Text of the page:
To programmatically create a data view, declare a variable of type DataView and initialize it using one of its three constructors. The default constructor allows you to create a data view without specifying any detail. Here is an example:

Public Class Exercise
    Private dvwStudents As DataView

    Private Sub ExerciseLoad(ByVal sender As Object, 
                              ByVal e As System.EventArgs) 
                              Handles Me.Load
        dvwStudents = New DataView
    End Sub
End Class

The Table of a Data View

 

Introduction

In order to play its role, a data view must know the table on which it would apply its operations. Therefore, when creating a data view, the first piece of information you should provide is the table. Of course, you must have previously created a table, such as one from a data set.

If you are visually creating a data view, to specify its table, in the Properties window, click the arrow of the Table field, expand the data set node and select the desired table:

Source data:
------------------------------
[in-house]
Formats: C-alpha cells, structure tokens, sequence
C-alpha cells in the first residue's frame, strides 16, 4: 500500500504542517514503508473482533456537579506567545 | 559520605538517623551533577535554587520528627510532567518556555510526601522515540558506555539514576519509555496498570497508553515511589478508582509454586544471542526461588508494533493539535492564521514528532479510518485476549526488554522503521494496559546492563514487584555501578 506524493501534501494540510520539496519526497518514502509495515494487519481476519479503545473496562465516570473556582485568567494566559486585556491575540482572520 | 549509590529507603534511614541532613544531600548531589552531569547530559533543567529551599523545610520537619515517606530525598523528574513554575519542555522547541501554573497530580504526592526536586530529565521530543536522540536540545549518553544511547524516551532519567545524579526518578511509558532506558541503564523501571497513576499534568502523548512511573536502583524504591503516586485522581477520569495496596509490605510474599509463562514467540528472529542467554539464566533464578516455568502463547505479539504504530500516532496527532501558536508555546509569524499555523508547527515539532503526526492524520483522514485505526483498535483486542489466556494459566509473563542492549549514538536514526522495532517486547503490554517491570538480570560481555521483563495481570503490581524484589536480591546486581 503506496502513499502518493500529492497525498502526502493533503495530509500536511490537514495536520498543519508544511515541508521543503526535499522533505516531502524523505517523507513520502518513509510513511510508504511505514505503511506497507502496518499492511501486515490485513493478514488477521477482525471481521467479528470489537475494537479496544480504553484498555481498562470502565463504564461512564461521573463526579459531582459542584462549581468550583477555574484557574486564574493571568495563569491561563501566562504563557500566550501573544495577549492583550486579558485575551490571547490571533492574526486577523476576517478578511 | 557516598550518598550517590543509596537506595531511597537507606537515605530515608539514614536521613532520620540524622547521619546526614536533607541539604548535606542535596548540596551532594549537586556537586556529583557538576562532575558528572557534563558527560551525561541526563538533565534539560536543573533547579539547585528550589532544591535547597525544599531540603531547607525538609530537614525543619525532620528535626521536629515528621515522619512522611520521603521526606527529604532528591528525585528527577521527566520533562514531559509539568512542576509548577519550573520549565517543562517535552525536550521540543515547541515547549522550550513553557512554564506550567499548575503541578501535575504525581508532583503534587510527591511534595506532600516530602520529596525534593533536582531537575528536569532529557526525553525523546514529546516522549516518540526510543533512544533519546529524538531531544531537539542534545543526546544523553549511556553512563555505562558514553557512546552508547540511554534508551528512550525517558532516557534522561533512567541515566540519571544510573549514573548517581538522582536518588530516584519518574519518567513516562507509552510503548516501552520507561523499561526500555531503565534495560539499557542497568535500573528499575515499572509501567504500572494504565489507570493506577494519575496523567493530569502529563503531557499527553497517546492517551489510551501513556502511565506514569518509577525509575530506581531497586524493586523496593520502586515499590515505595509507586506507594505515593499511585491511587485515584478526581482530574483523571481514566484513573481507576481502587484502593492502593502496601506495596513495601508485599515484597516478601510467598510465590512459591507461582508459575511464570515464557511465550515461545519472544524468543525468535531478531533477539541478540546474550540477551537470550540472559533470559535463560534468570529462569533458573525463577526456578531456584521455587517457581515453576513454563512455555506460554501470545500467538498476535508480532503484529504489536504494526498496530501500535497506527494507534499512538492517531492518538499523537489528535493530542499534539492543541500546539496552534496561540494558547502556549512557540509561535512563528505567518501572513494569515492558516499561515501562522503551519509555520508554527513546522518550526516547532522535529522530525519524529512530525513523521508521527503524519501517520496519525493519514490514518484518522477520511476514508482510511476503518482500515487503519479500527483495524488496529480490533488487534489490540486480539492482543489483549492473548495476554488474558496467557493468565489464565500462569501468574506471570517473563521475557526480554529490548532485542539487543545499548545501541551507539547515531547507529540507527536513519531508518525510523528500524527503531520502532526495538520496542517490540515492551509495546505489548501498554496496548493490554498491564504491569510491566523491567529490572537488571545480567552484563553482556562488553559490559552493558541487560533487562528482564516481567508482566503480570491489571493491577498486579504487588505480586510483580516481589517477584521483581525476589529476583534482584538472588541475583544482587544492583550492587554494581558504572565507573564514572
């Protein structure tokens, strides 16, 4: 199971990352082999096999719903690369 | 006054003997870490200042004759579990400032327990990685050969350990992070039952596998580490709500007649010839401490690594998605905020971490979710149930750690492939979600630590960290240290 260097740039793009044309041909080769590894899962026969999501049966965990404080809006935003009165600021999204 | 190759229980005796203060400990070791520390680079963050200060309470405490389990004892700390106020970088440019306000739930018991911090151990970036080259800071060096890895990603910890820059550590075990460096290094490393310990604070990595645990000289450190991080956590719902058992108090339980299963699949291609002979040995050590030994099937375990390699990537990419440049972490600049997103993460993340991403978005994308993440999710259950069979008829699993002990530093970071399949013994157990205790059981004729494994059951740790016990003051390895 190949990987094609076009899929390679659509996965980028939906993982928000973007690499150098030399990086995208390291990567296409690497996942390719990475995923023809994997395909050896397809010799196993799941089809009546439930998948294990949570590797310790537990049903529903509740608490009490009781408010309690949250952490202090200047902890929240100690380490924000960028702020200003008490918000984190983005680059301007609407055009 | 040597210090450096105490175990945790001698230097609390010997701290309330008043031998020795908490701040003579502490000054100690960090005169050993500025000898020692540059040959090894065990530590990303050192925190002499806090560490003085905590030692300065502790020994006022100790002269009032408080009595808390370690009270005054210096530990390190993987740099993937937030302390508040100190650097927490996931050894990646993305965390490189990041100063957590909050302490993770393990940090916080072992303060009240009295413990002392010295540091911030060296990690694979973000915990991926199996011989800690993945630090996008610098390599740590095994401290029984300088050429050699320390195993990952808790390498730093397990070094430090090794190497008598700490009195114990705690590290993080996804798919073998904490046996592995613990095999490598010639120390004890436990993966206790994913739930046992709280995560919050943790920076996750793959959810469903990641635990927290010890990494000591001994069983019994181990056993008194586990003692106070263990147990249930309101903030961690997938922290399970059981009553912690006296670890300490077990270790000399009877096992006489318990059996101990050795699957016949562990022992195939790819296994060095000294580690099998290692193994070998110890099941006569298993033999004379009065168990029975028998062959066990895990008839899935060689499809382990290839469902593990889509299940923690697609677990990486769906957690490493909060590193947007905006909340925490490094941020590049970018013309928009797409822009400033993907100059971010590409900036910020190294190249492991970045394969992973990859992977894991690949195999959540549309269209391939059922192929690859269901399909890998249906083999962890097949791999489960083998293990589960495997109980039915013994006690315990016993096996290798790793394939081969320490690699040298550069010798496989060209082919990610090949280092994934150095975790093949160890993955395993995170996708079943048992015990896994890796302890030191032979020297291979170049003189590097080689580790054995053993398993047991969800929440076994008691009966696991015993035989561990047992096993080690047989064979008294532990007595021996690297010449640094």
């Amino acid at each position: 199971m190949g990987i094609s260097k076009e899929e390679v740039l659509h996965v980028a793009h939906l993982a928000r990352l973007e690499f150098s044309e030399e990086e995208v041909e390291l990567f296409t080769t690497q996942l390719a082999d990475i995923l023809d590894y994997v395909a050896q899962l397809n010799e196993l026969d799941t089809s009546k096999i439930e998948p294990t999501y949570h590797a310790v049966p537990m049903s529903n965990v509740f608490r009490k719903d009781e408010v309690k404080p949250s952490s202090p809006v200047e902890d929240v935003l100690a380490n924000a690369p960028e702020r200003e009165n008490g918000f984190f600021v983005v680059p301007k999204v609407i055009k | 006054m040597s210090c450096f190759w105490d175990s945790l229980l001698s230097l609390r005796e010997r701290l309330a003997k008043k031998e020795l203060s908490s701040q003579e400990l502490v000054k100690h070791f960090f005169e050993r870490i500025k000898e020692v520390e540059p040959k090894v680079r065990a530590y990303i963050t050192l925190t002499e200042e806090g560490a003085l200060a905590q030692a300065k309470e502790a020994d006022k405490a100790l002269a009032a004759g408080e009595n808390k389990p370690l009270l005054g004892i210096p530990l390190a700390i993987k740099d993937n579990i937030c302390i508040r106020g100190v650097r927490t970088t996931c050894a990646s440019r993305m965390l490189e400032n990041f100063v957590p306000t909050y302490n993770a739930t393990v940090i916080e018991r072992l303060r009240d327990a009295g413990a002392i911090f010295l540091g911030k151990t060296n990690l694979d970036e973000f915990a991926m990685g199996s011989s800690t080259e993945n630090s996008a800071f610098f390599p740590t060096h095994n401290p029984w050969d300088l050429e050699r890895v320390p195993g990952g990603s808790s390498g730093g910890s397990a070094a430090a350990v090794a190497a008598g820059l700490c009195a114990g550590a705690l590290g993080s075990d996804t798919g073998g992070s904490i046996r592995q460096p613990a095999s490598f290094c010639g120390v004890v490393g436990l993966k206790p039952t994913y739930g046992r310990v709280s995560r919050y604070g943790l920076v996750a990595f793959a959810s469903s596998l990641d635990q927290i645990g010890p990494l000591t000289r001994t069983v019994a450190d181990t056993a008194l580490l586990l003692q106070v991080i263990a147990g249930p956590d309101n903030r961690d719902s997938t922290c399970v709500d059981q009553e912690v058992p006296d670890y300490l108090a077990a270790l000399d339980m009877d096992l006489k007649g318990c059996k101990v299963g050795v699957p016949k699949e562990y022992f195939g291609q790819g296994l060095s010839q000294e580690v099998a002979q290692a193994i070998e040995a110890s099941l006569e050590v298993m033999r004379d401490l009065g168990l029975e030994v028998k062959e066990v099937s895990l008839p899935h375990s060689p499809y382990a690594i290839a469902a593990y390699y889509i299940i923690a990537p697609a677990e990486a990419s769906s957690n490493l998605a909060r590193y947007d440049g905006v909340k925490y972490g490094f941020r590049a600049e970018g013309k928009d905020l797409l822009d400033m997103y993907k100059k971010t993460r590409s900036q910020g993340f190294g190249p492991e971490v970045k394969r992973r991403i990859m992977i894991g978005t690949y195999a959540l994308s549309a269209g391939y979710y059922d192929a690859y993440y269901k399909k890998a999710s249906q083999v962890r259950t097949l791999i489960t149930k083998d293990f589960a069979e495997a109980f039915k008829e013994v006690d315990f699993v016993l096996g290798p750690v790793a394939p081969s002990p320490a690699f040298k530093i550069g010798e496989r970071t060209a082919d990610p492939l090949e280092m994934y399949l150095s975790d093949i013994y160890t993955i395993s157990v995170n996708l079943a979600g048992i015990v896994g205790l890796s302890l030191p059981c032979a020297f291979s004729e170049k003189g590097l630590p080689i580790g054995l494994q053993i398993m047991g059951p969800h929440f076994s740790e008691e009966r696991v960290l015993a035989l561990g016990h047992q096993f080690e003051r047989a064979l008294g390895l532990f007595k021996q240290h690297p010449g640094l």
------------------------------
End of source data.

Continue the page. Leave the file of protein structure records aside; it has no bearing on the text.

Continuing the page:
Students Records

To programmatically specify the table of a data view, you have various (three) options. If you had declared a DataView variable using the default constructor, to specify the table, you can assign the table by its index to the DataView.Table property. Here is an example:

Private Sub ExerciseLoad(ByVal sender As Object, 
                              ByVal e As System.EventArgs) 
                              Handles Me.Load
    dvwStudents = New DataView

    dvwStudents.Table = dsStudents.Tables(0)
End Sub

You can also use to object name of the variable. Here is an example:

Private Sub ExerciseLoad(ByVal sender As Object, 
                              ByVal e As System.EventArgs) 
                              Handles Me.Load
    dvwStudents = New DataView

    dvwStudents.Table = dsStudents.Tables("Student")
End Sub

You can also use the variable table of the table. Here is an example:

Private Sub ExerciseLoad(ByVal sender As Object, 
                              ByVal e As System.EventArgs) 
                              Handles Me.Load
    dvwStudents = New DataView

    dvwStudents.Table = tblStudent
End Sub